Federal Communications Commission

Public Asked to Respond to Staff Workshops

September 1st, 2009 by Krista Witanowski - Workshop Coordinator

Krista W - 2The staff workshops exploring issues that are key in the development of a National Broadband Plan have provided a lot of information -- and pointed to the need for a lot more information.  Now, the public is being asked to respond to the workshops by filing comments on the record with the FCC.  A Public Notice issued today tells how to do that - but the easiest way is to use the FCC's form to file brief comments, noting the name of the workshop with your comments.  You can file more extensive comments by entering docket number 09-51 the first field of this form and including your comments in an attachment. You should also state the name of the workshop in your comments - and fill in other required fields in the form as well.  More extensive instructions are in the Public Notice.

There are deadlines. Responses to workshops held from August 6 to August 20 should be filed by September 15.  Reponses to workshops held from Aug. 25-Sept. 15 should be filed by Oct. 2.  And responses for workshops being held from Sept. 16 to Oct. 20 should be filed by Oct. 30.

Filing comments is a key way to be heard at the FCC.  So take some time now to submit your thoughts about the workshops, for the record.

3 Responses to “Public Asked to Respond to Staff Workshops”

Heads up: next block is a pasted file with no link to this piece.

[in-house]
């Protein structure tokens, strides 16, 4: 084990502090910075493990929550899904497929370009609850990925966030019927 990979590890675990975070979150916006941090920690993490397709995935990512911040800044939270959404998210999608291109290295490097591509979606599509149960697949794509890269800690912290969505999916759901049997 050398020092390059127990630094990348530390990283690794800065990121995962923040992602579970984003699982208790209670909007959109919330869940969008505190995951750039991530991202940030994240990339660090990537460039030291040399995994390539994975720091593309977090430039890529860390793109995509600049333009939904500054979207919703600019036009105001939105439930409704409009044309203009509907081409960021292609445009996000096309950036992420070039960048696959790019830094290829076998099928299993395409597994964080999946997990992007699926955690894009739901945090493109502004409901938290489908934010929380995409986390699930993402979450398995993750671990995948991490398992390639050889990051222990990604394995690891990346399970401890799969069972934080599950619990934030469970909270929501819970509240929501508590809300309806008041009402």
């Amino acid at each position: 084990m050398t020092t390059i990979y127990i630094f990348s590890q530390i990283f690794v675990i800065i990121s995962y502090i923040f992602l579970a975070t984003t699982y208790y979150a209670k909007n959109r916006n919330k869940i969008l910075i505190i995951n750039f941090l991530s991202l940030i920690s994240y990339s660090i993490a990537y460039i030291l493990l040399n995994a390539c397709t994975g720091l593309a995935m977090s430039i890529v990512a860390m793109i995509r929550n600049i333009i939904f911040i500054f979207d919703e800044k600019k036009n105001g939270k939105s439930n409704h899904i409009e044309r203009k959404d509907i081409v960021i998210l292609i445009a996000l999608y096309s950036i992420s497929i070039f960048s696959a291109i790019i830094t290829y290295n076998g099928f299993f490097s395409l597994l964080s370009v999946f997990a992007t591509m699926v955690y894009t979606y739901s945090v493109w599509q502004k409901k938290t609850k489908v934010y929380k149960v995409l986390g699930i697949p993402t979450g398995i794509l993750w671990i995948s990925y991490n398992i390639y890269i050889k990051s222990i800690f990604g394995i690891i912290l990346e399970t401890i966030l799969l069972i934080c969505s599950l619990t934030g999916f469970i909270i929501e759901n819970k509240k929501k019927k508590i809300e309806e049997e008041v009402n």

1. Larry says:

    After reading some of the responses by AT&T and other providers about the broadband plan and their desire to limit connectivity speeds, I feel I have to comment. Please consider broadband as the 21st century equivalent of the Rural Electrification Administration (REA). Allowing a slower connectivity speed by saying that rural users need less capacity is the same as saying they should get less electricity because they don't burn as many light bulbs. Who is to say what the consumer will actually use once the service is available. The availability should not be based on location. The Internet is becoming the same as electricity, a vital part of everyday life. That the industry giants wish only to preserve their profit margins by not investing in needed infrastructure should not play a factor. Those of us that live outside large cities should not be penalized. If they can stick a mobile telephone transmitter out here, they can supply a decent broadband connect speed.

    I thank you kindly for reading my comment.

  2. Guest says:

    This is very good!

  3. Gary Shea says:

    I "sat in" on a few of the broadband workshops enjoying the transparency and provocative discussions. One lament heard more than once this past week was that there's no resource that shows on a household level for the US who has broadband. I raised a suggestion through "WebEx" chat and have amplified on it at

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